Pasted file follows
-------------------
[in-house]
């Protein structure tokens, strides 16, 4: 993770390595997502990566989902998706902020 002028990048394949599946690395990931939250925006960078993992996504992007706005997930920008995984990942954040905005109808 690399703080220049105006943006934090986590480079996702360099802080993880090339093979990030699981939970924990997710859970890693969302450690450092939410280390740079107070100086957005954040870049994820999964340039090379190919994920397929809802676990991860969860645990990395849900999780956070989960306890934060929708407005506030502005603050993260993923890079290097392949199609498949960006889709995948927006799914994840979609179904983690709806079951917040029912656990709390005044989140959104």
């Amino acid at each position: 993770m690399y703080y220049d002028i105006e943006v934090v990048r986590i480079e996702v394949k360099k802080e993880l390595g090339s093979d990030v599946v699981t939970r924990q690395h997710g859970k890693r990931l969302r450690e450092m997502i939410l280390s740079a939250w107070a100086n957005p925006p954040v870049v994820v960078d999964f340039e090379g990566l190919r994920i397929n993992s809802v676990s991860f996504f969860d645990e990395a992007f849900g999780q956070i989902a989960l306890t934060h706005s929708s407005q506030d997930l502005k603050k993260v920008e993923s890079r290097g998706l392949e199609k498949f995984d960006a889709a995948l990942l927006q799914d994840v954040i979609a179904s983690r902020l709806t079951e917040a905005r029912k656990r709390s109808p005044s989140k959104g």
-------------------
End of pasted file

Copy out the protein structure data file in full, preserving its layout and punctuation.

[in-house]
């Protein structure tokens, strides 16, 4: 993770390595997502990566989902998706902020 002028990048394949599946690395990931939250925006960078993992996504992007706005997930920008995984990942954040905005109808 690399703080220049105006943006934090986590480079996702360099802080993880090339093979990030699981939970924990997710859970890693969302450690450092939410280390740079107070100086957005954040870049994820999964340039090379190919994920397929809802676990991860969860645990990395849900999780956070989960306890934060929708407005506030502005603050993260993923890079290097392949199609498949960006889709995948927006799914994840979609179904983690709806079951917040029912656990709390005044989140959104």
């Amino acid at each position: 993770m690399y703080y220049d002028i105006e943006v934090v990048r986590i480079e996702v394949k360099k802080e993880l390595g090339s093979d990030v599946v699981t939970r924990q690395h997710g859970k890693r990931l969302r450690e450092m997502i939410l280390s740079a939250w107070a100086n957005p925006p954040v870049v994820v960078d999964f340039e090379g990566l190919r994920i397929n993992s809802v676990s991860f996504f969860d645990e990395a992007f849900g999780q956070i989902a989960l306890t934060h706005s929708s407005q506030d997930l502005k603050k993260v920008e993923s890079r290097g998706l392949e199609k498949f995984d960006a889709a995948l990942l927006q799914d994840v954040i979609a179904s983690r902020l709806t079951e917040a905005r029912k656990r709390s109808p005044s989140k959104g």